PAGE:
Note: This page has been translated by MathWorks. Please click here

To view all translated materals including this page, select Japan from the country navigator on the bottom of this page.

To view all translated materals including this page, select Japan from the country navigator on the bottom of this page.

*State-space models* are models that use
state variables to describe a system by a set of first-order differential
or difference equations, rather than by one or more *n*th-order
differential or difference equations. State variables *x(t)* can
be reconstructed from the measured input-output data, but are not
themselves measured during an experiment.

The state-space model structure is a good choice for quick estimation
because it requires you to specify only one input, the *model
order*, `n`

. The *model order* is
an integer equal to the dimension of *x(t)* and
relates to, but is not necessarily equal to, the number of delayed
inputs and outputs used in the corresponding linear difference equation.

It is often easier to define a parameterized state-space model in continuous time because physical laws are most often described in terms of differential equations. In continuous-time, the state-space description has the following form:

$$\begin{array}{l}\dot{x}(t)=Fx(t)+Gu(t)+\tilde{K}w(t)\\ y(t)=Hx(t)+Du(t)+w(t)\\ x(0)=x0\end{array}$$

The matrices *F*, *G*, *H*,
and *D* contain elements with physical significance—for
example, material constants. *x0* specifies the
initial states.

$$\tilde{K}$$ = 0 gives the state-space representation of an Output-Error model. For more information, see What Are Polynomial Models?.

You can estimate continuous-time state-space model using both time- and frequency-domain data.

The discrete-time state-space model structure is often written
in the *innovations form* that describes noise:

$$\begin{array}{l}x(kT+T)=Ax(kT)+Bu(kT)+Ke(kT)\\ y(kT)=Cx(kT)+Du(kT)+e(kT)\\ x(0)=x0\end{array}$$

where *T* is the sample time, *u(kT)* is
the input at time instant *kT*, and *y(kT)* is
the output at time instant *kT*.

*K*=0 gives the state-space representation
of an Output-Error model. For more information about Output-Error
models, see What Are Polynomial Models?.

Discrete-time state-space models provide the same type of linear difference relationship between the inputs and outputs as the linear ARMAX model, but are rearranged such that there is only one delay in the expressions.

You cannot estimate a discrete-time state-space model using continuous-time frequency-domain data.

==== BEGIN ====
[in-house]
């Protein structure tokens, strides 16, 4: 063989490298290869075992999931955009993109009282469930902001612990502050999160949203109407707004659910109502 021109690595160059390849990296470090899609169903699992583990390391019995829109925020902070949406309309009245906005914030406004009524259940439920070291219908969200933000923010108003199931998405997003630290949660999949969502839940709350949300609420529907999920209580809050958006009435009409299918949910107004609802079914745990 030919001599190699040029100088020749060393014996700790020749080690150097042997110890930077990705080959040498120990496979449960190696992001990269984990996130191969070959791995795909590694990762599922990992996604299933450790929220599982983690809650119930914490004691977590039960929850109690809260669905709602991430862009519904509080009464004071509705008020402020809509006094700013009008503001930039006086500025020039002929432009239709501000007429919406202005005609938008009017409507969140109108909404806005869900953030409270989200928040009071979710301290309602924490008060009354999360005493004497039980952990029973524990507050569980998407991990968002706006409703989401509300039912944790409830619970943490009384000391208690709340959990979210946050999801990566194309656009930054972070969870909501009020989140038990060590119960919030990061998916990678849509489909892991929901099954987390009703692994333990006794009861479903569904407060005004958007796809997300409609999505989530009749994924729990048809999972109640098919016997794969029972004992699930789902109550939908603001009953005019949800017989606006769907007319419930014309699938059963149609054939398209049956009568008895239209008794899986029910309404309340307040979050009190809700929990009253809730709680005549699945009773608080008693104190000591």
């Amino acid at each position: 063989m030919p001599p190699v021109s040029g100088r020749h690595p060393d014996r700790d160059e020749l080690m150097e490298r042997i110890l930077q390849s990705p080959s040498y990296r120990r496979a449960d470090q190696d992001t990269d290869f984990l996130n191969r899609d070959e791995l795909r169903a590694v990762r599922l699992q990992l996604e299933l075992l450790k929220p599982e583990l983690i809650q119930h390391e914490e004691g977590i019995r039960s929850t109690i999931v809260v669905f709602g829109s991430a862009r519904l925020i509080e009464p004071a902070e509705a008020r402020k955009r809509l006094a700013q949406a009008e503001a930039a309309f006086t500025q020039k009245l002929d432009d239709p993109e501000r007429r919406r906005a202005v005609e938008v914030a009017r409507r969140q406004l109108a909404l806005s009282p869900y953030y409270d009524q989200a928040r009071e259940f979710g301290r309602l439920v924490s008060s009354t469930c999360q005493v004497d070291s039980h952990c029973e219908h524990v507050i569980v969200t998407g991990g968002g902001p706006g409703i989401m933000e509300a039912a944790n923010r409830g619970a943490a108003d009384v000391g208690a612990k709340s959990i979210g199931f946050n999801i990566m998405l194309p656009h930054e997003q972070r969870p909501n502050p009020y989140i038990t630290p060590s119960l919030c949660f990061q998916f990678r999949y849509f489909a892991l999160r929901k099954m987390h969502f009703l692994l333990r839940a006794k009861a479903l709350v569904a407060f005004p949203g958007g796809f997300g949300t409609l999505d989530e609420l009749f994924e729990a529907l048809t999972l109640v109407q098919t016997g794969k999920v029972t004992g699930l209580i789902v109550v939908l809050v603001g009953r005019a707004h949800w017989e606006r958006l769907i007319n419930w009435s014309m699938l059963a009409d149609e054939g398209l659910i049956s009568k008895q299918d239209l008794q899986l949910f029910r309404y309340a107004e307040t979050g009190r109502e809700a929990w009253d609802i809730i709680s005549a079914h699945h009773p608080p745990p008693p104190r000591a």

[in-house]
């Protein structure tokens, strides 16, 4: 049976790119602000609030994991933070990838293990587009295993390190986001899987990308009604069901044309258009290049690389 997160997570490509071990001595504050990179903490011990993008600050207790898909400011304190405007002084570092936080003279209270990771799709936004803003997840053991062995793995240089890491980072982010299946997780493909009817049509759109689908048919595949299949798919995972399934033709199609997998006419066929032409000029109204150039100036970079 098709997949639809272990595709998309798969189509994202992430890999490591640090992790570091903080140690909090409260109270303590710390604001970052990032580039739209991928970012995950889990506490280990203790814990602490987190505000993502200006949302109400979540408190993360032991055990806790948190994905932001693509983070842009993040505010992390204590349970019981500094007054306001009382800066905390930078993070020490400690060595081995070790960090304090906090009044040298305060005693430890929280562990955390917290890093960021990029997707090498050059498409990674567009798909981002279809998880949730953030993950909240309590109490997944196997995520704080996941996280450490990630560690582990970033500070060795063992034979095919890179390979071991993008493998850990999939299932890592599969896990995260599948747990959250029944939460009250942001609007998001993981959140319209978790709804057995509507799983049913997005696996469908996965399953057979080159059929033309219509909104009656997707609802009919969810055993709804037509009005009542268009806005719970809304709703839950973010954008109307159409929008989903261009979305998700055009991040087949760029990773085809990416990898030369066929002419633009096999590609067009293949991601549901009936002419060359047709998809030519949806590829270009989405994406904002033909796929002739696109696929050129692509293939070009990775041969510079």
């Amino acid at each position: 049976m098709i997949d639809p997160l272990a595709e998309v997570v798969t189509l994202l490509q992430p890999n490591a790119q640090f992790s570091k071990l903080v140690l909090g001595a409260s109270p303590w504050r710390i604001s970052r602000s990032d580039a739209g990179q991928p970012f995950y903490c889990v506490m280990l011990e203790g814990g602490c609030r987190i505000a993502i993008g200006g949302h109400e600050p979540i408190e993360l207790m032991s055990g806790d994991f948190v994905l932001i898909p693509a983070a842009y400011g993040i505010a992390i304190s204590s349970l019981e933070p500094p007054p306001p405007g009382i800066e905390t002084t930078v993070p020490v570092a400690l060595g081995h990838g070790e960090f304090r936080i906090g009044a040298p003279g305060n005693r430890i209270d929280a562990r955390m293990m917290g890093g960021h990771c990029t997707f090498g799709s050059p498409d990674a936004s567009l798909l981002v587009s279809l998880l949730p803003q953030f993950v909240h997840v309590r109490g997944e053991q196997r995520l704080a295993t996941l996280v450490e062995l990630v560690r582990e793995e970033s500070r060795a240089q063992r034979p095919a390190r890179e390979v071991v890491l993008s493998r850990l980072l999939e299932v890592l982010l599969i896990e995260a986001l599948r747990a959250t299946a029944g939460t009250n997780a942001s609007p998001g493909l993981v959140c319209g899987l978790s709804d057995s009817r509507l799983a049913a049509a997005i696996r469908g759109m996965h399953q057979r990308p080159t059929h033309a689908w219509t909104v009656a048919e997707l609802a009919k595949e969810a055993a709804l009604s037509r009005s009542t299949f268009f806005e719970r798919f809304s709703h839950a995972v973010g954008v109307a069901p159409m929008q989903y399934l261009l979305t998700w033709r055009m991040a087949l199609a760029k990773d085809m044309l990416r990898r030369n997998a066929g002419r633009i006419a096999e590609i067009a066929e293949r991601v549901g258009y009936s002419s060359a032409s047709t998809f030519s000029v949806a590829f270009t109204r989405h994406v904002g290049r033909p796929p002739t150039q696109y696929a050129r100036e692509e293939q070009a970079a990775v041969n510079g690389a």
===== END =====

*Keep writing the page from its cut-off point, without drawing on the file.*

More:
The innovations form uses a single source of noise, *e(kT)*,
rather than independent process and measurement noise. If you have
prior knowledge about the process and measurement noise, you can use
linear grey-box estimation to identify a state-space model with structured
independent noise sources. For more information, see Identifying State-Space Models with Separate Process and Measurement Noise Descriptions.

The relationships between the discrete state-space
matrices *A*, *B*, *C*, *D*,
and *K* and the continuous-time state-space matrices *F*, *G*, *H*, *D*,
and $$\tilde{K}$$ are given for piece-wise-constant
input, as follows:

$$\begin{array}{l}A={e}^{FT}\\ B={\displaystyle \underset{0}{\overset{T}{\int}}{e}^{F\tau}Gd\tau}\\ C=H\end{array}$$

These relationships assume that the input is piece-wise-constant over time intervals $$kT\le t<(k+1)T$$.

The exact relationship between *K* and $$\tilde{K}$$ is complicated. However, for
short sample time *T*, the following approximation
works well:

$$K={\displaystyle \underset{0}{\overset{T}{\int}}{e}^{F\tau}\tilde{K}d\tau}$$

For linear models, the general model description is given by:

$$y=Gu+He$$

*G* is a
transfer function that takes the input *u* to the
output *y*. *H* is a transfer
function that describes the properties of the additive output noise
model.

The relationships between the transfer functions and the discrete-time state-space matrices are given by the following equations:

$$\begin{array}{l}G(q)=C{(}^{q}B+D\\ H(q)=C{(}^{q}K+{I}_{ny}\end{array}$$

Here, *I _{nx}* is the

The state-space representation in the continuous-time case is similar.

- Estimate State-Space Models in System Identification App
- Estimate State-Space Models at the Command Line

Was this topic helpful?